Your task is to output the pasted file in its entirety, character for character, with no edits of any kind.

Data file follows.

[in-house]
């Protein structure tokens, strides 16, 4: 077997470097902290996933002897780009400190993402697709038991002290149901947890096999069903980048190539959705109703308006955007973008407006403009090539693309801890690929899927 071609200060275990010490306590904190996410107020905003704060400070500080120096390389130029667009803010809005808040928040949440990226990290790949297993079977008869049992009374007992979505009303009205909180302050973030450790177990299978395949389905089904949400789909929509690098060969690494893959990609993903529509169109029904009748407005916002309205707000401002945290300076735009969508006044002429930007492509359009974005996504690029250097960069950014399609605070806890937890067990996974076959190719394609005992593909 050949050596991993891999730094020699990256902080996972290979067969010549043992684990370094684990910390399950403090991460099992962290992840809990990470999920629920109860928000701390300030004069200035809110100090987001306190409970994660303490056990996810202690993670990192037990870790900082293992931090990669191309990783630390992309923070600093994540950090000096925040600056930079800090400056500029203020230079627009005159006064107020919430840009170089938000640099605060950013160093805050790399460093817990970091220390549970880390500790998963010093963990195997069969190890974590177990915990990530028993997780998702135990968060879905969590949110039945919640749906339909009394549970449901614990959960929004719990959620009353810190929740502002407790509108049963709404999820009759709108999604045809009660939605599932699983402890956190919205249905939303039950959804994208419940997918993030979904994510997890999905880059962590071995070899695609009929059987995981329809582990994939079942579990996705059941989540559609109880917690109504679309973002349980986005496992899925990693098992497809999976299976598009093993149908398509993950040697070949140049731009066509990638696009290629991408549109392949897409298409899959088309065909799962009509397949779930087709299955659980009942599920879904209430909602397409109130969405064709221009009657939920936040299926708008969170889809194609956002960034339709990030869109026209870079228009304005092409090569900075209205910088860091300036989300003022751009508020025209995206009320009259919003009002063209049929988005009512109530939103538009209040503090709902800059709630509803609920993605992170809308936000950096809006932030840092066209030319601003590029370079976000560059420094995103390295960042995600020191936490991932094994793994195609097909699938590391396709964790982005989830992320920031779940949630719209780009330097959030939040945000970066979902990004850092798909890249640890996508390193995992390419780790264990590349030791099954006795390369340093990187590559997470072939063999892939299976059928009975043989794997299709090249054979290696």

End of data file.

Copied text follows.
[in-house]
């Protein structure tokens, strides 16, 4: 077997470097902290996933002897780009400190993402697709038991002290149901947890096999069903980048190539959705109703308006955007973008407006403009090539693309801890690929899927 071609200060275990010490306590904190996410107020905003704060400070500080120096390389130029667009803010809005808040928040949440990226990290790949297993079977008869049992009374007992979505009303009205909180302050973030450790177990299978395949389905089904949400789909929509690098060969690494893959990609993903529509169109029904009748407005916002309205707000401002945290300076735009969508006044002429930007492509359009974005996504690029250097960069950014399609605070806890937890067990996974076959190719394609005992593909 050949050596991993891999730094020699990256902080996972290979067969010549043992684990370094684990910390399950403090991460099992962290992840809990990470999920629920109860928000701390300030004069200035809110100090987001306190409970994660303490056990996810202690993670990192037990870790900082293992931090990669191309990783630390992309923070600093994540950090000096925040600056930079800090400056500029203020230079627009005159006064107020919430840009170089938000640099605060950013160093805050790399460093817990970091220390549970880390500790998963010093963990195997069969190890974590177990915990990530028993997780998702135990968060879905969590949110039945919640749906339909009394549970449901614990959960929004719990959620009353810190929740502002407790509108049963709404999820009759709108999604045809009660939605599932699983402890956190919205249905939303039950959804994208419940997918993030979904994510997890999905880059962590071995070899695609009929059987995981329809582990994939079942579990996705059941989540559609109880917690109504679309973002349980986005496992899925990693098992497809999976299976598009093993149908398509993950040697070949140049731009066509990638696009290629991408549109392949897409298409899959088309065909799962009509397949779930087709299955659980009942599920879904209430909602397409109130969405064709221009009657939920936040299926708008969170889809194609956002960034339709990030869109026209870079228009304005092409090569900075209205910088860091300036989300003022751009508020025209995206009320009259919003009002063209049929988005009512109530939103538009209040503090709902800059709630509803609920993605992170809308936000950096809006932030840092066209030319601003590029370079976000560059420094995103390295960042995600020191936490991932094994793994195609097909699938590391396709964790982005989830992320920031779940949630719209780009330097959030939040945000970066979902990004850092798909890249640890996508390193995992390419780790264990590349030791099954006795390369340093990187590559997470072939063999892939299976059928009975043989794997299709090249054979290696």